ANEGADA BRITISH VIRGIN ISLANDS.

1 Anegada part 1 in the British Virgin Islands.Beautiful Anegada beach

Anegada is different to the rest of the British Virgin Islands as it is not a volcanic island. It’s actually just a build up of coral that has formed over eons into an island that is constantly shifting. The highest land mass on Anegada is only 28 feet above high tide.

The areas around Anegada are surrounded with shallow reefs. When heading out to Anegada from North Sound area, you do not see any sight of land until you are half way there. If you are bare boating you are usually not allowed to go out to Anegada on your own.

This does not stop you from going out there though since each of the main bareboat companies have a certain day of the week where they take a flotilla to Anegada. A lead boat anchors overnight in North Sound, Virgin Gorda.

You can tell the lead boats as they usually have dozens of flags adorning their rigging. Everyone who wants to go to Anegada anchors overnight in North sound, then at a set time the next morning the lead boat heads off to Anegada. Everyone else simply follows behind.

When you get there he will make sure you get on an overnight mooring, then the next morning you can follow him back. Its easy to get back as all the islands are visible from Anegada, because of this there are usually no restrictions as to when you return.

2 Anegada part 1 in the British Virgin Islands.Beach on Anegada

There are many overnight moorings at the main anchorage in front of the Anegada Reef Hotel. Anchoring upwind of the mooring field to the east is fine although there is much eel grass here. Look for a sandy patch and although the water will be only 10 feet deep, use 70 or 100 feet of chain.

To approach the mooring field from the marked channel, when you get to the last green marker turn northwest and head for the middle of the field.

Do not go out further from the island than the green marker as the water to the north, south and west of the moorings drops to only 5 feet deep. On the eastern side of the moorings you have 8 to 15 feet except, just out from the reef hotel jetty where there is a large shoal of just a few inches deep.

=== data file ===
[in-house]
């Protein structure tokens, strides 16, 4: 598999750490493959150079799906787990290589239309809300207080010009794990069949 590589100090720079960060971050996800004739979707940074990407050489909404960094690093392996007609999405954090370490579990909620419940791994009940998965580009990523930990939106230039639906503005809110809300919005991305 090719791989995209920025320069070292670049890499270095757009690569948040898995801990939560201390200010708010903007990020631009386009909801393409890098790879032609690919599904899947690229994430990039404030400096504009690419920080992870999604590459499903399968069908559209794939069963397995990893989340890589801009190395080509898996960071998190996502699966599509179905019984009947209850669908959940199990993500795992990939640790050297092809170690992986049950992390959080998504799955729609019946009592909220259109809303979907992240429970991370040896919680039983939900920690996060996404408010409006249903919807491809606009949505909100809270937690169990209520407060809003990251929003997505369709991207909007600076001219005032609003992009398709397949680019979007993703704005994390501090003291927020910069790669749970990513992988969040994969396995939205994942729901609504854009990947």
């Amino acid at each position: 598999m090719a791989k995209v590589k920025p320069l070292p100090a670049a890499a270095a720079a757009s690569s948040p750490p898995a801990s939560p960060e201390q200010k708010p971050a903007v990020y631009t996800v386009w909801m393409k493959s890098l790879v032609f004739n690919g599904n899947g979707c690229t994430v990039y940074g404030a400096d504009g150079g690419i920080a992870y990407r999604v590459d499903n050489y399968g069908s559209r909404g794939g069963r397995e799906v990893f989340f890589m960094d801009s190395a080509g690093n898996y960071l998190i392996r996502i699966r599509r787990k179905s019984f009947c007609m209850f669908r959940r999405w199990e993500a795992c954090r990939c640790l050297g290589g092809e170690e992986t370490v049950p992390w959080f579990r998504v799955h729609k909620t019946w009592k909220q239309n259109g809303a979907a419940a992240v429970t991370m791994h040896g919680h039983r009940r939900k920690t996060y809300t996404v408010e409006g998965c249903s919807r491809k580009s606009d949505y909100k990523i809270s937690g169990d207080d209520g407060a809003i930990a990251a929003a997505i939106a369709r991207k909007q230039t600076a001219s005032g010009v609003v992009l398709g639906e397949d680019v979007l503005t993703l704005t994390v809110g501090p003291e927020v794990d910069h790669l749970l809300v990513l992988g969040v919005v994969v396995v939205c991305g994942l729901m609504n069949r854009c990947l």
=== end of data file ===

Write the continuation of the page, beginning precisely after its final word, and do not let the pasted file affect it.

Where to Anchor

There are 2 main anchorages on Anegada, the most popular being in front of the Anegada Reef Hotel, the other being around at Pomato Point. This anchorage is just off an amazing long beach and is always a less crowded anchorage with good holding in sand between 8 and 15 feet.

This spot is also a bit more protected from wind than the main anchorage, there are no moorings at Pomato point. You can dinghy between the 2 anchorages but you must be vigilant as there are many reef patches only a few inches deep. Do not anchor at Pomato Point and dinghy round to the hotel if you’re not going to be back well before sunset!

When first arriving in the main anchorage, many small skiffs will appear representing different restaurants or bars. They will bring out menus, tell you what the entertainment is like, and can also arrange an island tour or a taxi over to the beaches.

ASHORE ON ANEGADA.

Anegada has some of the most pristine beaches in the Caribbean that stretch for miles, during a short walk you will find your own private patch of sand without anyone else in sight. The beaches are on the northern and western shores, this means a taxi ride from the anchorage.
If you go to any of the bars they will arrange a shuttle for you, they generally leaves every 30 minutes or so. It’s worth getting an island tour on your way across the island, they will show you The settlement which is the capital of Anegada. The settlement is just a couple of dozen small homes, many of which are wooden and sit atop blocks of coral.

3 Anegada part 1 in the British Virgin Islands.Lobster on Anegada

There are salt ponds where one can often see flamingos wading around looking for lunch. One of the ponds is rumored to have a solid gold table buried in its mud.

The legend says that pirates had pillaged the table from the Spanish, then buried it in the soft mud of the lake. Unfortunately, because of the tables immense weight and the muds quicksand like nature the table had sunk beyond where it could be found again.
Over on the north shore there are many small bars and restaurants, take your snorkel gear with you as the water is shallow, warm and protected by the fringing reef. >Loblolly Bay is the most popular spot.

Back on the south side is a gift shop at the hotel which has many unique Caribbean items. Also several restaurants that will serve you bbq lobster for dinner. There is nothing like being outdoors, sitting under a palapa bare foot, running sand between your toes while eating a lobster feast and washing it down with a glass of wine.

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